ST. GEORGE – Rep. Jason Chaffetz has officially announced he will be leaving office June. 30.
Chaffetz, who has represented Utah’s 3rd Congressional District for nearly nine years, posted a letter to constituents on his congressional website Thursday afternoon announcing his resignation.
“Serving you in the U.S. House of Representatives for nearly nine years has been a rare honor and privilege,” Chaffetz said in the letter. “When I first ran for Congress in 2008 I promised I would get in, serve, and get out. I told voters I did not believe Congress should be a lifetime career. I knew from day one that my service there would not last forever.”
Chaffetz said in April via Facebook that he would not be seeking reelection in 2018, adding soon after that he may not finish his current term. In his resignation letter, a part of the reason for his stepping down is due to reflection on the last 18 months, his turning 50 and the many nights spent away from family.
“My life has undergone some big changes over the last 18 months,” he said. “Those changes have been good. But as I celebrated my 50th birthday in March, the reality of spending more than 1,500 nights away from my family over eight years hit me harder than it had before.”
Chaffetz has said he will be returning to work in the private sector once he steps down. There has been speculation that the private sector may take the form of a job with the Fox New Channel.
Chaffetz letter can be read in full at the bottom of this article.
In Congress, Chaffetz currently acts as the chair of the House Oversight Committee.
Of his service on the committee, Rep. Steve Silvers, R-Ohio, the National Republican Congressional Committee chairman, said, “Jason Chaffetz has done a tremendous job as House Oversight Chairman and as a voice for voters in his district.”
As for potential replacements, Silvers said, “Republicans enjoy a talented field of prospective candidates and we’re extremely confident we’ll hold this seat in the upcoming special election.”
However, Chaffetz’s stepping down may impact the future of the committee’s investigation of President Donald Trump and his campaign’s alleged ties to Russia.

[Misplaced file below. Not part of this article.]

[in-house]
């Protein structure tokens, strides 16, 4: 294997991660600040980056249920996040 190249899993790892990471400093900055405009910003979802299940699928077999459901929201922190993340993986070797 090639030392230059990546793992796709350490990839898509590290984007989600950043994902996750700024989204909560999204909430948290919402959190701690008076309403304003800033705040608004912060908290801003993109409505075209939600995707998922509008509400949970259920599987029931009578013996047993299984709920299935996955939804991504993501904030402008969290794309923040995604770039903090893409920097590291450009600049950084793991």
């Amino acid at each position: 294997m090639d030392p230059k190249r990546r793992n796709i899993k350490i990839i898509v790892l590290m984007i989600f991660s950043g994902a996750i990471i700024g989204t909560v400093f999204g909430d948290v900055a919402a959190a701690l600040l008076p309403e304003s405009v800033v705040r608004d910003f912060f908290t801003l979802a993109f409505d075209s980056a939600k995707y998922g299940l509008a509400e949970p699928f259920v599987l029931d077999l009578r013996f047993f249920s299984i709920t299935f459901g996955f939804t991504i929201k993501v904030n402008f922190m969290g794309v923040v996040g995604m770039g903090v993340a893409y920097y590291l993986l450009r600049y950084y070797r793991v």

Chaffetz had demanded that the FBI hand over memos and notes that ex-FBI Director James Comey reportedly compiled after meetings and phone calls with Trump.
Earlier this week, Chaffetz tweeted that he had invited Comey to testify at a hearing set for next week.
Comey was fired last week as the FBI investigates whether Trump’s presidential campaign associates had colluded with Russia to influence the outcome in his behalf.
Chaffetz vowed to get the memos Comey wrote about his meeting with Trump in which the president allegedly asked him to shut down the FBI investigation into ousted National Security Adviser Michael Flynn.
“If this memo exists, I need to see it right away,” Chaffetz told The Associated Press in a phone interview earlier this week, adding, “If we need a subpoena, we’ll do it.”
Chaffetz’s resignation opens up the way for a special election for his replacement, as directed by the Constitution. Under Utah law the governor has the authority to call a special election. However, the process by which the special election would play out is rather vague.
Members of the Legislature and others want Gov. Gary Herbert to call a special election so lawmakers can iron out the process. The governor, on the other hand, has not been too keen on this idea.
According to The Salt Lake Tribune, the governor and legislators are butting heads because Herbert wants to allow special election candidates the opportunity to get their name on a ballot via signatures. Legislators want GOP delegates within the 3rd Congressional District to pick the nominee, or possibly appoint Chaffetz’s replacement.